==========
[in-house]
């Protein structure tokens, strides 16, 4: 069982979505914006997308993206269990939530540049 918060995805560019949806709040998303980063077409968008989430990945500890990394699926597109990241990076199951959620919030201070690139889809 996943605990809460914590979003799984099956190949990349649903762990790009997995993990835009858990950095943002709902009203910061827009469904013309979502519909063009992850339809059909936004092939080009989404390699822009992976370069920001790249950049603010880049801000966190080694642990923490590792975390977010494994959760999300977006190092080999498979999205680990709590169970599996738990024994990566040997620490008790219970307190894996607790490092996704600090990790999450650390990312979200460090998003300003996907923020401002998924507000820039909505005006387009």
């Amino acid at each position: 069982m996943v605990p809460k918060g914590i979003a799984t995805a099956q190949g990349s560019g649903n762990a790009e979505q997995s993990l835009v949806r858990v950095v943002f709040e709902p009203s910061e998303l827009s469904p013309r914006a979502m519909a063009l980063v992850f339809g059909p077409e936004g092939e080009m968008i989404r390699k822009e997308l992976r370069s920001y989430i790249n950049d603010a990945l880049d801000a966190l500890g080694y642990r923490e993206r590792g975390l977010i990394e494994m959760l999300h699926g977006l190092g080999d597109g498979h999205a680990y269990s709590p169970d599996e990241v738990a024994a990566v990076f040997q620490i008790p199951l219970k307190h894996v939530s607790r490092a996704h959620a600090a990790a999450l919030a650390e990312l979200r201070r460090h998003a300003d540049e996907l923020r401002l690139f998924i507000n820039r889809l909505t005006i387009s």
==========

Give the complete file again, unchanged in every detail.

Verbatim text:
[in-house]
């Protein structure tokens, strides 16, 4: 069982979505914006997308993206269990939530540049 918060995805560019949806709040998303980063077409968008989430990945500890990394699926597109990241990076199951959620919030201070690139889809 996943605990809460914590979003799984099956190949990349649903762990790009997995993990835009858990950095943002709902009203910061827009469904013309979502519909063009992850339809059909936004092939080009989404390699822009992976370069920001790249950049603010880049801000966190080694642990923490590792975390977010494994959760999300977006190092080999498979999205680990709590169970599996738990024994990566040997620490008790219970307190894996607790490092996704600090990790999450650390990312979200460090998003300003996907923020401002998924507000820039909505005006387009």
């Amino acid at each position: 069982m996943v605990p809460k918060g914590i979003a799984t995805a099956q190949g990349s560019g649903n762990a790009e979505q997995s993990l835009v949806r858990v950095v943002f709040e709902p009203s910061e998303l827009s469904p013309r914006a979502m519909a063009l980063v992850f339809g059909p077409e936004g092939e080009m968008i989404r390699k822009e997308l992976r370069s920001y989430i790249n950049d603010a990945l880049d801000a966190l500890g080694y642990r923490e993206r590792g975390l977010i990394e494994m959760l999300h699926g977006l190092g080999d597109g498979h999205a680990y269990s709590p169970d599996e990241v738990a024994a990566v990076f040997q620490i008790p199951l219970k307190h894996v939530s607790r490092a996704h959620a600090a990790a999450l919030a650390e990312l979200r201070r460090h998003a300003d540049e996907l923020r401002l690139f998924i507000n820039r889809l909505t005006i387009s």